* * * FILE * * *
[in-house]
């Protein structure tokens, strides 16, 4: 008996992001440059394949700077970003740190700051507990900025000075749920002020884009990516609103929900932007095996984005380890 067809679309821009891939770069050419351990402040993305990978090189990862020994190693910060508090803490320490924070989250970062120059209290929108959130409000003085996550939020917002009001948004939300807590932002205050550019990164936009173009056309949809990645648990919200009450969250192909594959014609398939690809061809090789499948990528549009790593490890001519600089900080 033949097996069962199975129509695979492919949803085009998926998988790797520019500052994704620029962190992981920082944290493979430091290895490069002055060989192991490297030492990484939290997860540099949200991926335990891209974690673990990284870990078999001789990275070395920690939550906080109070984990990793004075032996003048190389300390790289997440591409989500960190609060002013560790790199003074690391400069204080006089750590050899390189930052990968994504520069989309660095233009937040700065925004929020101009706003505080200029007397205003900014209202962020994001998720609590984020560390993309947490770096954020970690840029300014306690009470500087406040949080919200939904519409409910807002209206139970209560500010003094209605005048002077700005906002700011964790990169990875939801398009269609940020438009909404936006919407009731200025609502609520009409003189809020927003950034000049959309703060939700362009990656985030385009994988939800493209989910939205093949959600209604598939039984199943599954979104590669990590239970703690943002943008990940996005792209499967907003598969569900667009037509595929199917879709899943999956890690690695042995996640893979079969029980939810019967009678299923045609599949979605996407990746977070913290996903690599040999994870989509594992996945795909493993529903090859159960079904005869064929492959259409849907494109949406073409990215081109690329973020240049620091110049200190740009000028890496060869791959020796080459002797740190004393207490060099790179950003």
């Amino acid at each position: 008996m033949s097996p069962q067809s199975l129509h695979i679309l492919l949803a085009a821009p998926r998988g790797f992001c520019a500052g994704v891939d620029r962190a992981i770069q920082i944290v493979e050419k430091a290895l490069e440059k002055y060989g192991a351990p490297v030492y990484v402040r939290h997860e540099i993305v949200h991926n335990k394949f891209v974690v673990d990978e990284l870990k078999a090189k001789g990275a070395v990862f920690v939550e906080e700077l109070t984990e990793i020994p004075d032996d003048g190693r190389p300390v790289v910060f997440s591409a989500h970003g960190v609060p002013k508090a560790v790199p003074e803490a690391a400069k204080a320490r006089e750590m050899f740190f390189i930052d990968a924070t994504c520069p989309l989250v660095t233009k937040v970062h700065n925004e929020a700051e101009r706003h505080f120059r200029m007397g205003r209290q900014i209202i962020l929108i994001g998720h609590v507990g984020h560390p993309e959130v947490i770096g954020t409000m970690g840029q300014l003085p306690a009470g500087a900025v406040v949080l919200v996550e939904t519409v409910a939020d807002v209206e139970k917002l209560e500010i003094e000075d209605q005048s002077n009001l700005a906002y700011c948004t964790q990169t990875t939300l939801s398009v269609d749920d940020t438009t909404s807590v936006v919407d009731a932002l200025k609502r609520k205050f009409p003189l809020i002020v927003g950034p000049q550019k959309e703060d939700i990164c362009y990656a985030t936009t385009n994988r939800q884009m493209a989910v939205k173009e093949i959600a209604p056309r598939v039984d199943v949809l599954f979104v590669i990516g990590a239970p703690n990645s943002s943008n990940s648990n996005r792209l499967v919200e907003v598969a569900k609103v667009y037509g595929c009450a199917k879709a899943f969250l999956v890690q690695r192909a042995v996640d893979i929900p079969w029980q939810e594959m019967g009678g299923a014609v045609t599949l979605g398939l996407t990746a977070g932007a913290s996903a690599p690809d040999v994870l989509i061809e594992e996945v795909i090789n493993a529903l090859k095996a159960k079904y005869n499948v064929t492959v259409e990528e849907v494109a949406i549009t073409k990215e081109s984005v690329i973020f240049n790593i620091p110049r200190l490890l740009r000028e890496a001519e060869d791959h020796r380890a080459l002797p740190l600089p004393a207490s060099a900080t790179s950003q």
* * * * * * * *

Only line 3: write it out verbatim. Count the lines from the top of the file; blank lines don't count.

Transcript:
């Amino acid at each position: 008996m033949s097996p069962q067809s199975l129509h695979i679309l492919l949803a085009a821009p998926r998988g790797f992001c520019a500052g994704v891939d620029r962190a992981i770069q920082i944290v493979e050419k430091a290895l490069e440059k002055y060989g192991a351990p490297v030492y990484v402040r939290h997860e540099i993305v949200h991926n335990k394949f891209v974690v673990d990978e990284l870990k078999a090189k001789g990275a070395v990862f920690v939550e906080e700077l109070t984990e990793i020994p004075d032996d003048g190693r190389p300390v790289v910060f997440s591409a989500h970003g960190v609060p002013k508090a560790v790199p003074e803490a690391a400069k204080a320490r006089e750590m050899f740190f390189i930052d990968a924070t994504c520069p989309l989250v660095t233009k937040v970062h700065n925004e929020a700051e101009r706003h505080f120059r200029m007397g205003r209290q900014i209202i962020l929108i994001g998720h609590v507990g984020h560390p993309e959130v947490i770096g954020t409000m970690g840029q300014l003085p306690a009470g500087a900025v406040v949080l919200v996550e939904t519409v409910a939020d807002v209206e139970k917002l209560e500010i003094e000075d209605q005048s002077n009001l700005a906002y700011c948004t964790q990169t990875t939300l939801s398009v269609d749920d940020t438009t909404s807590v936006v919407d009731a932002l200025k609502r609520k205050f009409p003189l809020i002020v927003g950034p000049q550019k959309e703060d939700i990164c362009y990656a985030t936009t385009n994988r939800q884009m493209a989910v939205k173009e093949i959600a209604p056309r598939v039984d199943v949809l599954f979104v590669i990516g990590a239970p703690n990645s943002s943008n990940s648990n996005r792209l499967v919200e907003v598969a569900k609103v667009y037509g595929c009450a199917k879709a899943f969250l999956v890690q690695r192909a042995v996640d893979i929900p079969w029980q939810e594959m019967g009678g299923a014609v045609t599949l979605g398939l996407t990746a977070g932007a913290s996903a690599p690809d040999v994870l989509i061809e594992e996945v795909i090789n493993a529903l090859k095996a159960k079904y005869n499948v064929t492959v259409e990528e849907v494109a949406i549009t073409k990215e081109s984005v690329i973020f240049n790593i620091p110049r200190l490890l740009r000028e890496a001519e060869d791959h020796r380890a080459l002797p740190l600089p004393a207490s060099a900080t790179s950003q």